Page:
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FAQ

  • Do green and black olives grow on different species of trees?
    No, both “olive colours” can be found on the same tree. The later the olives are harvested, the darker the colour.

  • Why are some olives deep black and others more brown-purple?
    Deep black olives are harvested green and oxidised afterwards. So they acquire a consistent black colour. Brown-purple olives ripen on the tree and thereby darken slower. Incidentally, tree-ripened olives are always somewhat softer than green olives.

  • Why are olives in a bag saltier than olives in a glass?
    Salt is a natural preservatives for olives. Olives in Dumet stand-up pouches are not pasteurised, but are preserved naturally in brine. In this way, olives retain their natural flavour. Olives in a glass are pasteurised, which reduces the need for salt during preservation. However, flavours are lost and the consistency of the olives is somewhat softer as a result of this.

  • Is the salt in the olives harmful for consumers?
    No, quite the contrary: one portion of olives (7 olives or 30 g) covers about 20% of our body’s daily salt requirement.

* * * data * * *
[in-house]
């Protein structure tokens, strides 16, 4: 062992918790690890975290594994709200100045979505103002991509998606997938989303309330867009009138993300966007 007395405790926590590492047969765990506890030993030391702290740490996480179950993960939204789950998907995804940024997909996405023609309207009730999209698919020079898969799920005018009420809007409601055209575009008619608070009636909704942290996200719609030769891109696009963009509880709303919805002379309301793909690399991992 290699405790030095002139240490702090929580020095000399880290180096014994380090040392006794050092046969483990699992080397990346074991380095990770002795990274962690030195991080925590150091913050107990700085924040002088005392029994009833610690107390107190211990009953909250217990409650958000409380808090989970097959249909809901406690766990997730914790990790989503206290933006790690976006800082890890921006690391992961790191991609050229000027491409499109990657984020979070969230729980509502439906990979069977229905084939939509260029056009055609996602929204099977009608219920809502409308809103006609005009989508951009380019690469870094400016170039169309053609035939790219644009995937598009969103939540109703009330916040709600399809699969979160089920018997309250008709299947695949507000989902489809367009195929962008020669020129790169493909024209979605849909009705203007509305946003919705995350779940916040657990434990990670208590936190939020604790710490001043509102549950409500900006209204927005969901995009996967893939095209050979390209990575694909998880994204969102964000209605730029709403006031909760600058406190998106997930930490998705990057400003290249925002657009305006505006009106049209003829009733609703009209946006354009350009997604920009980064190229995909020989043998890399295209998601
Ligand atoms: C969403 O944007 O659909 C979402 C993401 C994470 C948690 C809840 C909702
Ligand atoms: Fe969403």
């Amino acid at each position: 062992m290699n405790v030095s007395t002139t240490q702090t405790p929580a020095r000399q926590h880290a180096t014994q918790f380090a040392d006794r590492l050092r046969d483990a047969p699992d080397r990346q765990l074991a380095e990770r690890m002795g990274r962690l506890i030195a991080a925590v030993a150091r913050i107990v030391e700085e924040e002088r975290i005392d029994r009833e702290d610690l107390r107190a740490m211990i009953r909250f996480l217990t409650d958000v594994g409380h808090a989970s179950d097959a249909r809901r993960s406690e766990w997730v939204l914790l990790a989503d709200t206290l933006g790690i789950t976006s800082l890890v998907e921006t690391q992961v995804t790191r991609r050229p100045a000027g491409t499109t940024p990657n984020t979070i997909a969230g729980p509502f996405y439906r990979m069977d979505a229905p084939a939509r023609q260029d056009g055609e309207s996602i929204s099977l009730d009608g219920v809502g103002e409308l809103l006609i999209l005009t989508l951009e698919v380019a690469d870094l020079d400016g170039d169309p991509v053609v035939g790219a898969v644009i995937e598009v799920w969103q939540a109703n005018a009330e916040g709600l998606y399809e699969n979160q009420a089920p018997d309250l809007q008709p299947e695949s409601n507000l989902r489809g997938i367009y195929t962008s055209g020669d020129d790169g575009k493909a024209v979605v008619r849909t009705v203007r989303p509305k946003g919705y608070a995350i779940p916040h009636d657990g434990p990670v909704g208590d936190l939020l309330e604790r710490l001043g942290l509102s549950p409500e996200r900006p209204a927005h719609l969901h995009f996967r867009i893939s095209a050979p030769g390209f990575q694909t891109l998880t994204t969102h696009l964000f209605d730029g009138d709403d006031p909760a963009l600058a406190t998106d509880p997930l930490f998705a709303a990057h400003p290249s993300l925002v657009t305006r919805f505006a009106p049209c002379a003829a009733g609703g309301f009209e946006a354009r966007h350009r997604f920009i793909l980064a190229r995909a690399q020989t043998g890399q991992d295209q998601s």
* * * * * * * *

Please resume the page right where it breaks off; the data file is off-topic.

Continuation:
• How can I desalt olives?
    Olives can be desalted with fresh water as you wish. Water the olives for 30 seconds directly in a stand-up pouch – 20% less salt is guaranteed! But, please note: desalted olives lose their keeping properties and must be consumed immediately. Furthermore, desalted olives lose their natural flavour.

  • Why do olives sometimes have spots?
    Some green olive varieties have small white spots on their skin. These spots are pockets of protein which are typical of these varieties.

  • Why are olives “à la Grècque” wrinkled and salty?
    After the harvest, these olives are layered with salt, stored dry and fermented. The barrels are turned every 4 days so that extensive mixing occurs. Due to this dry fermentation the olives lose water and become wrinkled. The result is a very intensive aroma which can also be experienced with dried grapes.